Today, there are other kinds of chains and prisons where people find themselves trapped in addition to physical jails. There are prisons of physical and mental disabilities, racism and bigotry, mental illness, drug addiction and alcoholism, sex trafficking, child abuse, the list goes on and on.
         A recent study found that the most effective treatment for alcoholism is Alcoholics Anonymous. Their method includes mutual accountability and encouragement, honesty, and the conviction that there is a higher power who can help. They use the Serenity Prayer, which goes like this: “God, grant me the serenity to accept the things I cannot change, the courage to change the things I can, and the wisdom to know the difference.” The members help each other through the challenges of breaking the chains of addiction, opening the doors to freedom for each other through mutual support and prayer.
         God knows that people need to be united in relationships of love, respect and kindness. After all, God designed marriage and families. Jesus sent the disciples out in twos and threes. Here’s an analogy for how much we need each other. If you remove one coal from a fireplace and set it on the hearth stones, it will cool and go out. If you leave it with the other coals, it will continue to burn, each one warming the ones next to it. When you’re alone, death seems inevitable. When we stay together and help each other, we can find new life.
         As we read in the passage from John, Jesus prayed that his followers would be united as he and God were united, not only with each other but also with God and Christ through the Holy Spirit. When I look back at how Christians have fought over their differences since the early church, it makes me want to weep. Christians have killed and enslaved non-believers, Protestants and Catholics have killed each other, fought wars, killed so-called witches. I have an ancestor who was burned at the stake in colonial America because they couldn’t figure out how she made a two-crust pie and wouldn’t let her demonstrate how she did it, because that would be allowing her to teach witchcraft. The devil loves to take the cords of God’s love and twist them back into chains.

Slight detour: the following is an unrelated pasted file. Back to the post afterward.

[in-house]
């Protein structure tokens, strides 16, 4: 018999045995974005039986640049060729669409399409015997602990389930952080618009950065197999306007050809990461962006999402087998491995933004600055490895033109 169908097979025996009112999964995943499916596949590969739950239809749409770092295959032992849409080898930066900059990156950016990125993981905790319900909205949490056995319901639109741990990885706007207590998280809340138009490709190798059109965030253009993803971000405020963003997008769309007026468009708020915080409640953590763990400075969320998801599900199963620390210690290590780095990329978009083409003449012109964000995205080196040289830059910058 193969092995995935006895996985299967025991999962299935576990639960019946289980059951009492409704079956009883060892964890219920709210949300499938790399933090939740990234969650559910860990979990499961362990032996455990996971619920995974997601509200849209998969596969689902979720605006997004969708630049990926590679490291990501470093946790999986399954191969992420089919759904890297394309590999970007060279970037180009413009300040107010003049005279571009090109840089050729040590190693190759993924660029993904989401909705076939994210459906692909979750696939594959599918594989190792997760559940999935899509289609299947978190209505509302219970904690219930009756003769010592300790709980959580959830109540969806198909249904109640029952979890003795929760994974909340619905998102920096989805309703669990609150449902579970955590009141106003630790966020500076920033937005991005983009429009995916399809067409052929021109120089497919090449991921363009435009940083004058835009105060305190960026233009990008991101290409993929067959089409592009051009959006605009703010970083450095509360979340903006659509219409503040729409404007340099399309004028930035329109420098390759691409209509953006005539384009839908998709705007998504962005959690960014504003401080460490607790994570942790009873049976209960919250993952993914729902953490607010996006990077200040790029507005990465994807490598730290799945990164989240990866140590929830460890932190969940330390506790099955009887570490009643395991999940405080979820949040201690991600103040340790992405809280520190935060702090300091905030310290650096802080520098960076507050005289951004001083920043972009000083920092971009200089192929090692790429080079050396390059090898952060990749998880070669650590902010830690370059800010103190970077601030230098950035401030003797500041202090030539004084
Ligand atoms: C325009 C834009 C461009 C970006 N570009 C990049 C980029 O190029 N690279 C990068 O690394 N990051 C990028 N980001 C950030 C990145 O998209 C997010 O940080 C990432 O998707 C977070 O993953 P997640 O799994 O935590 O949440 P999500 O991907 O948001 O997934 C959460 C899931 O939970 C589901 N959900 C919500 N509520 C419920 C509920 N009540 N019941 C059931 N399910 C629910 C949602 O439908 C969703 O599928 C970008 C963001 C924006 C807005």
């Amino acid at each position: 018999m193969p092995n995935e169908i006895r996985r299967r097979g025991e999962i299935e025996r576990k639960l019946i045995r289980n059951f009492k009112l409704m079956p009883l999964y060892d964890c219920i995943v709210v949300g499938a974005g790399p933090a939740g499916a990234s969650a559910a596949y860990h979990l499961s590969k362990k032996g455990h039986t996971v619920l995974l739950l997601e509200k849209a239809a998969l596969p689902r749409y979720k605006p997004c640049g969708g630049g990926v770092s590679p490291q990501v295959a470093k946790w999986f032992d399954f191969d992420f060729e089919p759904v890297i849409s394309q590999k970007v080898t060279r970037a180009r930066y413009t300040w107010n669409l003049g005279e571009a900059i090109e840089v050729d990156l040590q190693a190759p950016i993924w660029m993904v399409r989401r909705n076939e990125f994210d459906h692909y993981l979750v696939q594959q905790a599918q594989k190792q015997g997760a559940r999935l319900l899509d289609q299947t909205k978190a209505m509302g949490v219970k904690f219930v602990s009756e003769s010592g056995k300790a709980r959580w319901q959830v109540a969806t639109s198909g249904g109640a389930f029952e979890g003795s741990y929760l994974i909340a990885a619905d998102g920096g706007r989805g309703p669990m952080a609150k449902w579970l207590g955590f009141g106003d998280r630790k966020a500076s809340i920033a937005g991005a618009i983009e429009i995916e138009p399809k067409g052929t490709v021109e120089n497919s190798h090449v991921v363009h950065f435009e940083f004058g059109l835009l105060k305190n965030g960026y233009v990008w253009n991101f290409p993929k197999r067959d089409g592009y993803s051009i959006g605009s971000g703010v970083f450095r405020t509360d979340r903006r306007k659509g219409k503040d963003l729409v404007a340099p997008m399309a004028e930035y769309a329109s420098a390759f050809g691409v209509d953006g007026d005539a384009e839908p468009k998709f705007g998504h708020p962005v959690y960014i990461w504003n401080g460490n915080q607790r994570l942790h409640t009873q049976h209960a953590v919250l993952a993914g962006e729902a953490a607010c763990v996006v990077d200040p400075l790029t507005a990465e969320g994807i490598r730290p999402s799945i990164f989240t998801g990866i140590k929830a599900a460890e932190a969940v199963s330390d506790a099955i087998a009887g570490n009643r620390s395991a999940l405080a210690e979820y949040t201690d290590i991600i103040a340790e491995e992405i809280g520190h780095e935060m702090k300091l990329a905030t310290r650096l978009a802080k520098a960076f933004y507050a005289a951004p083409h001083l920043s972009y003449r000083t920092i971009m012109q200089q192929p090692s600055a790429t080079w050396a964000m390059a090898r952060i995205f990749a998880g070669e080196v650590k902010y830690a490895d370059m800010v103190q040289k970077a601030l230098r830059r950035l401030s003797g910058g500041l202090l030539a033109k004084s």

Praying together is the best way to stay united in Christ. How we pray needs to be modeled after Jesus’ prayers. In case you haven’t noticed, the Lord’s Prayer includes the words “we” and “us,” not the word “I.”  It only contains requests that everyone would worship God as the angels do, for God’s kingdom to come for everyone, for God’s will to be done in and by everyone, for God to supply for everyone’s physical needs, for everyone to forgive and be forgiven, and be delivered from evil.
         Jesus prayed that God’s love would be in us and unite us, and that can only happen when we put God first in our thoughts and actions. God opened the door to the tomb. Jesus opened the door to heaven for us. He showed us a more excellent way, using love to help each other to freedom. God will open the doors of our personal prisons.
         In a world that is used to closing doors, we are called to loosen chains and open doors for people around the world and in our own communities. Paul’s example shows us that we cannot be truly free if others are enslaved. We need to overcome our fear of rocking the boat or challenging the authorities when a principle is involved, when people are victims of injustice, food or housing insecurity, brutality or bigotry. Being Jesus’ hands and feet isn’t just about feeding the sheep. It’s also about freeing them from bondage.
         Faith in God liberates us from whatever imprisons us. Our passion for what we believe is stronger than the limits and consequences we endure. God knows our needs and is ready to free us, sending people to help us and sending us help others. God will break our chains and turn them into the cords of love, if we allow the Holy Spirit to help us.
         Lord, show us your will for us in this church and in our lives, that you may use us to break chains and open doors. And all God’s people said, “Amen.”